New Media loosely describes those forms of media enabled by digital technology. The term "New Media" is currently used to provide a broadly accurate (but also somewhat imprecise) sense of those communications, technologies, and artworks made possible or actual by advances in digital computing. "New Media" communication environments are readily interactive, which opens new possibilities for conversation and feedback.
A nonprofit organization (abbreviated "NPO", or "non-profit" or "not-for-profit") is an organization whose primary objective is to support an issue or matter of private interest or public concern for non-commercial purposes. Nonprofits may be involved in an innumerable range of areas relating to the arts, charities, education, politics, religion, research, sports or some other endeavor.
Open source describes practices in production and development that promote access to the end product's source materials—typically, their source code allowing users to create user-generated software content. Some consider it as a philosophy, and others consider it as a pragmatic methodology. Before open source became widely adopted, developers and producers used a variety of phrases to describe the concept; the term open source gained popularity with the rise of the Internet and its enabling of diverse production models, communication paths, and interactive communities. Subsequently, open source software became the most prominent face of open source practices.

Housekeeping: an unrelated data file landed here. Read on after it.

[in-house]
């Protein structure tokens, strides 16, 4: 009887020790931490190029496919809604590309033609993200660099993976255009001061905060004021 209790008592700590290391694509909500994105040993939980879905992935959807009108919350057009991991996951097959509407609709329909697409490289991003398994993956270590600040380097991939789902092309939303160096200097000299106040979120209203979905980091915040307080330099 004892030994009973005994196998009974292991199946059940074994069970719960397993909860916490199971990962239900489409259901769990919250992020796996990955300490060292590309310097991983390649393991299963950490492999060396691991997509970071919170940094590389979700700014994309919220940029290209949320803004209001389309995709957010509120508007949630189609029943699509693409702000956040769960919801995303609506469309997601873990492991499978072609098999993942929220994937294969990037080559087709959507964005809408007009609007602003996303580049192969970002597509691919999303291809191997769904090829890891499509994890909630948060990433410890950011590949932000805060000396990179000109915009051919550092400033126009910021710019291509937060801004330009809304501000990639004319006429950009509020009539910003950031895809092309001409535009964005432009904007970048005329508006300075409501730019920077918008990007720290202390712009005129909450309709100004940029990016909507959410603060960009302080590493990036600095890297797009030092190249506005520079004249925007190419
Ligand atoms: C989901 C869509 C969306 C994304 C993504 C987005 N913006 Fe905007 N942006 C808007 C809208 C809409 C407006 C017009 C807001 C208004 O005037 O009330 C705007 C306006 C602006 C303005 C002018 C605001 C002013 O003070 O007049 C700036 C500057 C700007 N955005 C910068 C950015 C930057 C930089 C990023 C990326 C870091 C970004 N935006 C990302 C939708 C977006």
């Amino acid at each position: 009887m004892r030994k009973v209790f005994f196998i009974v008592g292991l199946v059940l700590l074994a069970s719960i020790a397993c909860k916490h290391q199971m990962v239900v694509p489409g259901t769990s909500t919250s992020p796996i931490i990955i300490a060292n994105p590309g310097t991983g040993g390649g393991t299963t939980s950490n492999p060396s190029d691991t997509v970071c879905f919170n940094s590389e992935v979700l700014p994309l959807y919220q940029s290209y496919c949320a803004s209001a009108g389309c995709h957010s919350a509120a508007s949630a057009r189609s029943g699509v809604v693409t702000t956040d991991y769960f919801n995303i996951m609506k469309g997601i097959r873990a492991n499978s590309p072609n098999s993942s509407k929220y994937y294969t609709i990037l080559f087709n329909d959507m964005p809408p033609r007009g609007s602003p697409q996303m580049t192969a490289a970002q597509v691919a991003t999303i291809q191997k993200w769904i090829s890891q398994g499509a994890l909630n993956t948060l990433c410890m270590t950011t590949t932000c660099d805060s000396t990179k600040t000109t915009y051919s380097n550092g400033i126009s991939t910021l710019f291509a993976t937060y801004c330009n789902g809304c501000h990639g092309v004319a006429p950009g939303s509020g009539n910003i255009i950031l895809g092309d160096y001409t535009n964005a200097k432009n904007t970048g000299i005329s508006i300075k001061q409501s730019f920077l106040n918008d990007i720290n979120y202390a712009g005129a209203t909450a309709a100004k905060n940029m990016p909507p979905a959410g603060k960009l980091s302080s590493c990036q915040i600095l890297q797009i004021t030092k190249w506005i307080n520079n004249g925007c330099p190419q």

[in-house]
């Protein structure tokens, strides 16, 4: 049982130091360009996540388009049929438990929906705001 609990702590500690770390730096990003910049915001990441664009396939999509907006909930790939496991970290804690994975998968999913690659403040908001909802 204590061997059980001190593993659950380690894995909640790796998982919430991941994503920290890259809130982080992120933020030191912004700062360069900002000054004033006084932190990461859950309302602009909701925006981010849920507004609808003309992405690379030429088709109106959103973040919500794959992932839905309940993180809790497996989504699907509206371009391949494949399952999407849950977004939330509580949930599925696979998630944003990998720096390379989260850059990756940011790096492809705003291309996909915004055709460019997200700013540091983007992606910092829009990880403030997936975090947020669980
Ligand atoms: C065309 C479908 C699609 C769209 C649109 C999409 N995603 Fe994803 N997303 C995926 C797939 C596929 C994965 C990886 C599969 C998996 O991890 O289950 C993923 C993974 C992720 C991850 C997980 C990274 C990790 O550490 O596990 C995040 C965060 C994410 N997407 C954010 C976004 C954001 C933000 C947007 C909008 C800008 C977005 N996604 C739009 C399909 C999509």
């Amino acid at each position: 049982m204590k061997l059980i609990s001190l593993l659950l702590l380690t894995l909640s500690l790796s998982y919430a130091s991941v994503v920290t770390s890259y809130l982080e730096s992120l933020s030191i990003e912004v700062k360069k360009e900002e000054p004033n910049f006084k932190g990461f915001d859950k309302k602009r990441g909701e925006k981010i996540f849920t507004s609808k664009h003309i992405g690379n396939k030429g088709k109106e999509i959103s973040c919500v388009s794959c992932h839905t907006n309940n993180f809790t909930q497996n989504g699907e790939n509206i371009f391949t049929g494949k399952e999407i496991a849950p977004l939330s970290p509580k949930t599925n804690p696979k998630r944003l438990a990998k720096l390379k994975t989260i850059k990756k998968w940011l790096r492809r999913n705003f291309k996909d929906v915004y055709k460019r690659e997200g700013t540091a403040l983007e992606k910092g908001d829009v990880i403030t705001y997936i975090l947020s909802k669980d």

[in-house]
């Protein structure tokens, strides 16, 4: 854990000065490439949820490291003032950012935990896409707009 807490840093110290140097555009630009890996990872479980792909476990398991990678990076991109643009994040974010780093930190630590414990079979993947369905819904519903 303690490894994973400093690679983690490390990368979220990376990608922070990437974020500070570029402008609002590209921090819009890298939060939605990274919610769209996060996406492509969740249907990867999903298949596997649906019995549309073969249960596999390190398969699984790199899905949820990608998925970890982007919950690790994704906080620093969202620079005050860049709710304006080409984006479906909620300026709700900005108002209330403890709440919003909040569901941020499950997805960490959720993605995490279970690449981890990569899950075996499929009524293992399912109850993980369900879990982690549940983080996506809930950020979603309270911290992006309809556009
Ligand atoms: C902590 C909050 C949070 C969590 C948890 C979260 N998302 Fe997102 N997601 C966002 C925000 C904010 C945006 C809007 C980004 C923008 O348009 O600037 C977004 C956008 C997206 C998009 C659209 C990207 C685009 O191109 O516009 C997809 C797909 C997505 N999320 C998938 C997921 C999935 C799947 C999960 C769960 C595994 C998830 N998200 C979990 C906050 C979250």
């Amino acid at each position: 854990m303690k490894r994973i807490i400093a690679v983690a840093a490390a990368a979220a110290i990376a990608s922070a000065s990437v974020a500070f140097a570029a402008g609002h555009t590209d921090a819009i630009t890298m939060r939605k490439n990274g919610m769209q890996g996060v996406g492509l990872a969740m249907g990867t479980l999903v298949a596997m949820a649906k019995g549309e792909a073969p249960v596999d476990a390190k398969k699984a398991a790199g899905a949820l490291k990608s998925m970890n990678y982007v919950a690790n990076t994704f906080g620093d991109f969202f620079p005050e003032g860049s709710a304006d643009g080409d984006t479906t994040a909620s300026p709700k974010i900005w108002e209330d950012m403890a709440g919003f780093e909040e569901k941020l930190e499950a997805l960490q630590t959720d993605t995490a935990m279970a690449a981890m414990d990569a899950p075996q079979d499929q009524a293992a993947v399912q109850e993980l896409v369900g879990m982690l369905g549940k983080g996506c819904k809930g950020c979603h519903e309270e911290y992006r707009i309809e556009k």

The open source model can allow for the concurrent use of different agendas and approaches in production, in contrast with more centralized models of development such as those typically used in commercial software companies. "Open source" as applied to culture defines a culture in which fixations are made generally available. Participants in such a culture are able to modify those products and redistribute them back into the community.
User-generated content (UGC) is a term that has come into the mainstream during 2005 in web publishing and new media content production circles. It refers to online content that is produced by users as opposed to traditional media producers such as broadcasters and production companies. It reflects the democratisation of media production through new technologies that are accessible and affordable. These include digital video, blogging, podcasting, mobile phone photography and wikis. Prominent examples of websites based on user-generated content include Flickr, Friends Reunited, sourceforge, FourDocs, YouTube, MySpace, Facebook, Second Life and Wikipedia. The advent of user-generated content marks a shift among media organisations from creating on-line content to creating the facilities and framework for non-media professionals (i.e. 'ordinary people') to publish their own content in prominent places. The concept of users generating material is similar to, and may stem from, free software which encourages projects to be licensed in such a way as to allow users to contribute and improve it, as well as learn from it.
*All definitions are borrowed from Wikipedia the free encyclopedia, unless otherwise noted.